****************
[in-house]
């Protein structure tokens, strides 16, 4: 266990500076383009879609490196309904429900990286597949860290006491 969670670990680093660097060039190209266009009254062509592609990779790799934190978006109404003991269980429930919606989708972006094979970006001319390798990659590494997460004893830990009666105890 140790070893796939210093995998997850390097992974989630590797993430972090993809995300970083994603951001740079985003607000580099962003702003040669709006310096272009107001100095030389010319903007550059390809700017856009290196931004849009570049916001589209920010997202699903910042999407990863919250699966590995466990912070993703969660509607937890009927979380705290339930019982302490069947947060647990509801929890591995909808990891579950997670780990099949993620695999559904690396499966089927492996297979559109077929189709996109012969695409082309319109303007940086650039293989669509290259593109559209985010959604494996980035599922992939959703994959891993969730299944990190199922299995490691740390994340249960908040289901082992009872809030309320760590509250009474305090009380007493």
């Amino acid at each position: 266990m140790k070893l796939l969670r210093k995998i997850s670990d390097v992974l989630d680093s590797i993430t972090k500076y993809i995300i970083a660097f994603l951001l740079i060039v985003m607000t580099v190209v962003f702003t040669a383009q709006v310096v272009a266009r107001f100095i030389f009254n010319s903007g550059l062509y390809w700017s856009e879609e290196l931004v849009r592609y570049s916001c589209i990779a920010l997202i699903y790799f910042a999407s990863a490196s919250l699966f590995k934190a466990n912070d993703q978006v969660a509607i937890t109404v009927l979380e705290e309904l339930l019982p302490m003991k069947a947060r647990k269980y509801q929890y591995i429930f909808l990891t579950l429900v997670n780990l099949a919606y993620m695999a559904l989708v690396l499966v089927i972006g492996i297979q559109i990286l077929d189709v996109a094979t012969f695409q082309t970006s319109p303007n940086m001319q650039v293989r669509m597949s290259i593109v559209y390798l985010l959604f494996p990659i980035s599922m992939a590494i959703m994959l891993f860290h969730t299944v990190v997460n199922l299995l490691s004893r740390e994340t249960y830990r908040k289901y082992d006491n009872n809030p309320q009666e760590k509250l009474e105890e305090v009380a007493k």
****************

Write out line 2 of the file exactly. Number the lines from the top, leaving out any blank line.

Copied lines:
């Protein structure tokens, strides 16, 4: 266990500076383009879609490196309904429900990286597949860290006491 969670670990680093660097060039190209266009009254062509592609990779790799934190978006109404003991269980429930919606989708972006094979970006001319390798990659590494997460004893830990009666105890 140790070893796939210093995998997850390097992974989630590797993430972090993809995300970083994603951001740079985003607000580099962003702003040669709006310096272009107001100095030389010319903007550059390809700017856009290196931004849009570049916001589209920010997202699903910042999407990863919250699966590995466990912070993703969660509607937890009927979380705290339930019982302490069947947060647990509801929890591995909808990891579950997670780990099949993620695999559904690396499966089927492996297979559109077929189709996109012969695409082309319109303007940086650039293989669509290259593109559209985010959604494996980035599922992939959703994959891993969730299944990190199922299995490691740390994340249960908040289901082992009872809030309320760590509250009474305090009380007493």